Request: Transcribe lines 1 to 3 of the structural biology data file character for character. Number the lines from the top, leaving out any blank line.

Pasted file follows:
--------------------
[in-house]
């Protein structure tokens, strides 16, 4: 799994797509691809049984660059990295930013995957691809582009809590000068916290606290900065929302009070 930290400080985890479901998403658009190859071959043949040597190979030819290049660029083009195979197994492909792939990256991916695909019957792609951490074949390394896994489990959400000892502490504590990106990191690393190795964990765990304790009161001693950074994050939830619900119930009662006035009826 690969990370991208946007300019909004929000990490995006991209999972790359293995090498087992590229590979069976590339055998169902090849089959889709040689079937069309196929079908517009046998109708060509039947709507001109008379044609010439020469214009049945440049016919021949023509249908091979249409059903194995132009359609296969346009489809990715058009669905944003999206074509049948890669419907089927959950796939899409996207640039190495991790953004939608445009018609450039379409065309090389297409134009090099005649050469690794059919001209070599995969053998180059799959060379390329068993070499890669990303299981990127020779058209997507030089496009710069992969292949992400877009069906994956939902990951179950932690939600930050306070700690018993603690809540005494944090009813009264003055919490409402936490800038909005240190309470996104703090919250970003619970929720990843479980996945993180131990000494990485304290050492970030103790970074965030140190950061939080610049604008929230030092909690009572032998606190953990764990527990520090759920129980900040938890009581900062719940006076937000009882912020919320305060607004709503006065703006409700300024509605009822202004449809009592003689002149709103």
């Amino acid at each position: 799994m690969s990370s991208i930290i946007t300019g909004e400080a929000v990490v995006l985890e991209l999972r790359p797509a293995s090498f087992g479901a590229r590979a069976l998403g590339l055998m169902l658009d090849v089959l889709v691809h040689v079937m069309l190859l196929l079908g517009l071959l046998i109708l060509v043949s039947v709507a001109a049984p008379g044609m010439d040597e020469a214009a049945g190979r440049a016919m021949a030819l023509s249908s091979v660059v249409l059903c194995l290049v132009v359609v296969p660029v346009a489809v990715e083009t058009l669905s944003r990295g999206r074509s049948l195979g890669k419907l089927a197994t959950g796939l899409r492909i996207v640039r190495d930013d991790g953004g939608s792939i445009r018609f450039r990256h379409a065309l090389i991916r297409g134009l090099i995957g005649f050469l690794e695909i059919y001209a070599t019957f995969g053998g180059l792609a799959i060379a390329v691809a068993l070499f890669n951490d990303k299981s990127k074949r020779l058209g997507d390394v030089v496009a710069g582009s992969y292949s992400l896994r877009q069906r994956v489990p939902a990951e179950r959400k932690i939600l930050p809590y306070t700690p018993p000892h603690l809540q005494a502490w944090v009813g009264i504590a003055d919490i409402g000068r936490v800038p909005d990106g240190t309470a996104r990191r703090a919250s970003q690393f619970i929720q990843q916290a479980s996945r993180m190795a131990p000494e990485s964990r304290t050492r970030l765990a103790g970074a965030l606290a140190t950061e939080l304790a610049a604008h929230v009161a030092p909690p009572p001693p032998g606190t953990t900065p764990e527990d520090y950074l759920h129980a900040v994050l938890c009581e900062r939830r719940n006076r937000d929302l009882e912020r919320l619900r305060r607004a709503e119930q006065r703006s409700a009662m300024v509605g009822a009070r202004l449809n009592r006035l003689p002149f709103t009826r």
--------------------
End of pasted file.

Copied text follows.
[in-house]
């Protein structure tokens, strides 16, 4: 799994797509691809049984660059990295930013995957691809582009809590000068916290606290900065929302009070 930290400080985890479901998403658009190859071959043949040597190979030819290049660029083009195979197994492909792939990256991916695909019957792609951490074949390394896994489990959400000892502490504590990106990191690393190795964990765990304790009161001693950074994050939830619900119930009662006035009826 690969990370991208946007300019909004929000990490995006991209999972790359293995090498087992590229590979069976590339055998169902090849089959889709040689079937069309196929079908517009046998109708060509039947709507001109008379044609010439020469214009049945440049016919021949023509249908091979249409059903194995132009359609296969346009489809990715058009669905944003999206074509049948890669419907089927959950796939899409996207640039190495991790953004939608445009018609450039379409065309090389297409134009090099005649050469690794059919001209070599995969053998180059799959060379390329068993070499890669990303299981990127020779058209997507030089496009710069992969292949992400877009069906994956939902990951179950932690939600930050306070700690018993603690809540005494944090009813009264003055919490409402936490800038909005240190309470996104703090919250970003619970929720990843479980996945993180131990000494990485304290050492970030103790970074965030140190950061939080610049604008929230030092909690009572032998606190953990764990527990520090759920129980900040938890009581900062719940006076937000009882912020919320305060607004709503006065703006409700300024509605009822202004449809009592003689002149709103």
């Amino acid at each position: 799994m690969s990370s991208i930290i946007t300019g909004e400080a929000v990490v995006l985890e991209l999972r790359p797509a293995s090498f087992g479901a590229r590979a069976l998403g590339l055998m169902l658009d090849v089959l889709v691809h040689v079937m069309l190859l196929l079908g517009l071959l046998i109708l060509v043949s039947v709507a001109a049984p008379g044609m010439d040597e020469a214009a049945g190979r440049a016919m021949a030819l023509s249908s091979v660059v249409l059903c194995l290049v132009v359609v296969p660029v346009a489809v990715e083009t058009l669905s944003r990295g999206r074509s049948l195979g890669k419907l089927a197994t959950g796939l899409r492909i996207v640039r190495d930013d991790g953004g939608s792939i445009r018609f450039r990256h379409a065309l090389i991916r297409g134009l090099i995957g005649f050469l690794e695909i059919y001209a070599t019957f995969g053998g180059l792609a799959i060379a390329v691809a068993l070499f890669n951490d990303k299981s990127k074949r020779l058209g997507d390394v030089v496009a710069g582009s992969y292949s992400l896994r877009q069906r994956v489990p939902a990951e179950r959400k932690i939600l930050p809590y306070t700690p018993p000892h603690l809540q005494a502490w944090v009813g009264i504590a003055d919490i409402g000068r936490v800038p909005d990106g240190t309470a996104r990191r703090a919250s970003q690393f619970i929720q990843q916290a479980s996945r993180m190795a131990p000494e990485s964990r304290t050492r970030l765990a103790g970074a965030l606290a140190t950061e939080l304790a610049a604008h929230v009161a030092p909690p009572p001693p032998g606190t953990t900065p764990e527990d520090y950074l759920h129980a900040v994050l938890c009581e900062r939830r719940n006076r937000d929302l009882e912020r919320l619900r305060r607004a709503e119930q006065r703006s409700a009662m300024v509605g009822a009070r202004l449809n009592r006035l003689p002149f709103t009826r």